The experiences of grief can be so unsettling that many who mourn express concern that they are losing their minds. The bereaved are bombarded with unusual thought, experiences and emotions. Typically, all these experiences are in the realm of normalcy however, some individuals feel that they are a sign of psychopathology. These experiences are referred to as After-Death Communications (ADC). ADC as defined by Guggenheim and Guggenheim (l995) is a “spiritual experience that occurs when someone is contacted directly and spontaneously by a family member or friend who has died.” They identify twelve main categories of experiences.
In a review of research on ADCs, Streit-Horn (2011) found that these events occur with people of all nationalities, ethnicities, religious affiliations, income and educational levels. Those who report these experiences are typically free of mental illness. Widows and widowers are especially likely to report these with women more likely than men.
Common as these events are, people are still reluctant to talk about them for fear that others will think they have lost their minds. Actually, questioning your sanity is typical of the sane person who has these experiences. It can often take years and a lot of courage for someone to open up to others about these experiences. When they do, it is often prefaced with, “I know you are going to think I’ve lost my mind but…” Mourners are aware these events are out of the ordinary and that some people will dismiss them as simply delusions and hallucinations of a grieving mind. Those who dismiss, minimize or trivialize the experience often do not realize how important these experiences are for the bereaved. For some, they provide hope and are viewed as spiritual signs. The experience is a link with their loved one that can help sustain them through the darkest times.
After her son’s death, A. began to find coins everywhere she went. The dates on the coins were the dates of significant events in her son’s life, i.e. birth, diagnosis, surgery and death. She believed that these were truly signs from him and that he was still with her. The positive impact on her grief was immeasurable. (Personal communication with client).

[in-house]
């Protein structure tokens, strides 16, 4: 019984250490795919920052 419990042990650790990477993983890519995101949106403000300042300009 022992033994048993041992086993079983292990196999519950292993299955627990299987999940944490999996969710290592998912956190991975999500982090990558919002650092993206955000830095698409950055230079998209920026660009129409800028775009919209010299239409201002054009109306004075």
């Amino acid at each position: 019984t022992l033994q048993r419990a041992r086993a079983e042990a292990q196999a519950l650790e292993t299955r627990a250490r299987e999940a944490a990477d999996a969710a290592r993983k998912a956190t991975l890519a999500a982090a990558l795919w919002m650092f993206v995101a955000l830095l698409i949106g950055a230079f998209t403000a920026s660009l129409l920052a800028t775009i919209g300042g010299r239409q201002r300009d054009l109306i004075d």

The ADC serves to provide an ongoing connection to the deceased and suggests to those who are living that death is not final. They have also been known to decrease the fear of dying for those left behind. It is not unusual for those who have these experiences to develop an increased interest in spirituality as well as the exploration of existential issues about God and the Universe. Regardless of the source of these experiences, the positive impact remains the same. Most people describe them as healing and affirming. There are positive benefits in just being able to share this information with others. They serve as a source of comfort, consolation, strength, and can also play a large role in reducing the pain of grief.
Guggenheim, Bill and Guggenheim, Judy (l995). Hello From Heaven. New York, New York: Bantam Books.
Streit-Horn, J (2011). A systematic review of research on after-death communication (ADC) (Unpublished doctoral dissertation). University of North Texas: Denton, Texas.